Mexico–United States Border

The US-Mexico border is a frontier that stretches for 3,110 km between the United States and Mexico. The eastern section of the border is a long river known as the Rio Grande, which separates the US state of Texas from several Mexican states. The western section is a land border that separates Mexico from the US states of New Mexico, Arizona, and California. The border was established by an agreement between the United States and Mexico in the mid-19th century. Ever since it was delineated, the border has been a focal point for controversy and passionate debate, mainly related to the flow of people that cross it from Mexico into the United States, though not exclusively.

History Of The US-Mexico Border

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Map showing the border area between the United States and Mexico.

The story of the US-Mexico border, as it is configured today, begins with the Treat of Guadalupe Hidalgo in 1848, which ended the US-Mexican War. Under the terms of the treaty, Mexico ceded 55% of its northern territory to the United States, and also relinquished its claims over the future US state of Texas. Thus, the treaty established the border between the United States and Mexico as it exists today. In order delineate the border, the treaty created the Mexican-United States Boundary Commission, which was tasked with surveying and marking the exact boundary between the two countries.

Disputes between the United States and Mexico, however, did still occur after the border between the two countries was formally demarcated. One of these disputes was over the Mesilla Valley, which both countries claimed as their own. This dispute complicated American efforts to find a southern route for its transcontinental railroad, as the only viable routes all went through Mexican territory. The dispute was resolved in 1854, when the United States agreed to pay Mexico $15 million for 45,000 sq. miles of Mexican territory south of what was then the US Territory of New Mexico. This transaction was known as the Gadsden Purchase. The land that was part of this purchase is now part of the southern US states of Arizona and New Mexico.

Another dispute, known as the Chamizal Dispute, began in 1895, and involved 600 acres of territory located in the area of a town called El Paso, which is now situated on the American side of the US-Mexico border in southern Texas. In 1910, a commission consisting of the United States, Mexico, and Canada attempted to resolve this dispute, issuing recommendations in 1911, though the US government rejected these recommendations. The dispute was not resolved until 1963, when the United States did an about face and decided to accept the recommendations made in 1911.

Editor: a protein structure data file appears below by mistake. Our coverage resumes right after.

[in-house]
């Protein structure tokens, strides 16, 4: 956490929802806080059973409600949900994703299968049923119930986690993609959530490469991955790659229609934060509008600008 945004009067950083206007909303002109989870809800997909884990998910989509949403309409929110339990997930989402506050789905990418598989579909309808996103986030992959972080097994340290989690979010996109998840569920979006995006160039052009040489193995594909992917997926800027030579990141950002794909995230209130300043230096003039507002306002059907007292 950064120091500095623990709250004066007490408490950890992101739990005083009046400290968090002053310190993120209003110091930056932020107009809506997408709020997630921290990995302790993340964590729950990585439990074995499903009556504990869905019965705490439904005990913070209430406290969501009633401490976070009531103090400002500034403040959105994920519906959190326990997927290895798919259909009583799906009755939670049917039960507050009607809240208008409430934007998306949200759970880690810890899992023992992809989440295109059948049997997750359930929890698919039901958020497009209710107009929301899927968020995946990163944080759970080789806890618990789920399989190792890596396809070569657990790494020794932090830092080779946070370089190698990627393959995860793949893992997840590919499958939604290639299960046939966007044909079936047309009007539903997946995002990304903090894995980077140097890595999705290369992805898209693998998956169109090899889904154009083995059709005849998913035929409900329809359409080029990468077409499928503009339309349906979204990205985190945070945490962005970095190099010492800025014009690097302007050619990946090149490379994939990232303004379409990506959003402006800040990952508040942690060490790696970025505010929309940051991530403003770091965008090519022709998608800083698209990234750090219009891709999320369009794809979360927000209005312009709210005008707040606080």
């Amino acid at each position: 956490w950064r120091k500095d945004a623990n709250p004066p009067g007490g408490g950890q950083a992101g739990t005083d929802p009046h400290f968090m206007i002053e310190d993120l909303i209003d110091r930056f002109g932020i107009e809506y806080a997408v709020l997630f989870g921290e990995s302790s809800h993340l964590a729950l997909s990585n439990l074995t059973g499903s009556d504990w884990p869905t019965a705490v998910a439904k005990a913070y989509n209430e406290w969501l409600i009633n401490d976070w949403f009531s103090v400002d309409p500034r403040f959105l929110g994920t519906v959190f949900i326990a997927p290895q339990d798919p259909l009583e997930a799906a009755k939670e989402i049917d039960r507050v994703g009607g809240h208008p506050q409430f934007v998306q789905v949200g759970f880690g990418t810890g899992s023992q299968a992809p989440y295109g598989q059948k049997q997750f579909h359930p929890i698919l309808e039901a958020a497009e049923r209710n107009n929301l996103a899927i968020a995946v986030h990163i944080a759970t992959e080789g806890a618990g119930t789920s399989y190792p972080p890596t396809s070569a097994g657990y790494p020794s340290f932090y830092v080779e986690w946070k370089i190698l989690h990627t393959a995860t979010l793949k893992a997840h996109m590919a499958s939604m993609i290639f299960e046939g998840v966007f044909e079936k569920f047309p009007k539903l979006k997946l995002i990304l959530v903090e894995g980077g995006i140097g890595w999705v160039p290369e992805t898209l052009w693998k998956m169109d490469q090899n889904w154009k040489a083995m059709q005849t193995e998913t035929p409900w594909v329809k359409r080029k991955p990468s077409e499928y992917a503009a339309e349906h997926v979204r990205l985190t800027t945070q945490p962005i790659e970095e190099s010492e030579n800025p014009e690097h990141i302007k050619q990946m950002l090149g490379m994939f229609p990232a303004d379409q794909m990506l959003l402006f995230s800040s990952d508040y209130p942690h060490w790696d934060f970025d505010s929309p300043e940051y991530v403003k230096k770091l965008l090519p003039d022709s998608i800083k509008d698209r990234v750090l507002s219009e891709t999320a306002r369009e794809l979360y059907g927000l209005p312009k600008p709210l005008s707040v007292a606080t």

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National guard troops attach razor wire to the US-Mexico border wall in Nogales, Arizona. Editorial credit: Christopher G. Kerr / Shutterstock.com.

The first controversy pertaining to illegal immigrants crossing from Mexico into the United States via the US-Mexico border came in 1882, when the United States passed the Chinese Exclusion Act, which banned the immigration of Chinese people into the country. Despite this law, however, Chinese immigrants continued to cross into the United States using the US-Mexico border as a conduit. In 1917, the United States passed another law restricting immigration, which required anyone crossing the US-Mexico border to pay $8 and pass a literacy test. Six years prior, the first border fence on the US-Mexico border was built, though it was not intended as a way of preventing illegal immigration, but rather as a method of preventing cattle from Mexico entering the United States and potentially spreading cattle tick disease.

The year 1924 saw the creation of the first US Border Patrol. In the 1930s, during the time of the Great Depression, the United States deported more than one million people to Mexico, about 60% of whom were US citizens of Mexican origin. In 1942, the United States signed an agreement with Mexico allowing some Mexicans to enter the country as guest workers. Nevertheless, illegal immigrants continued to enter the United States via the US-Mexico border.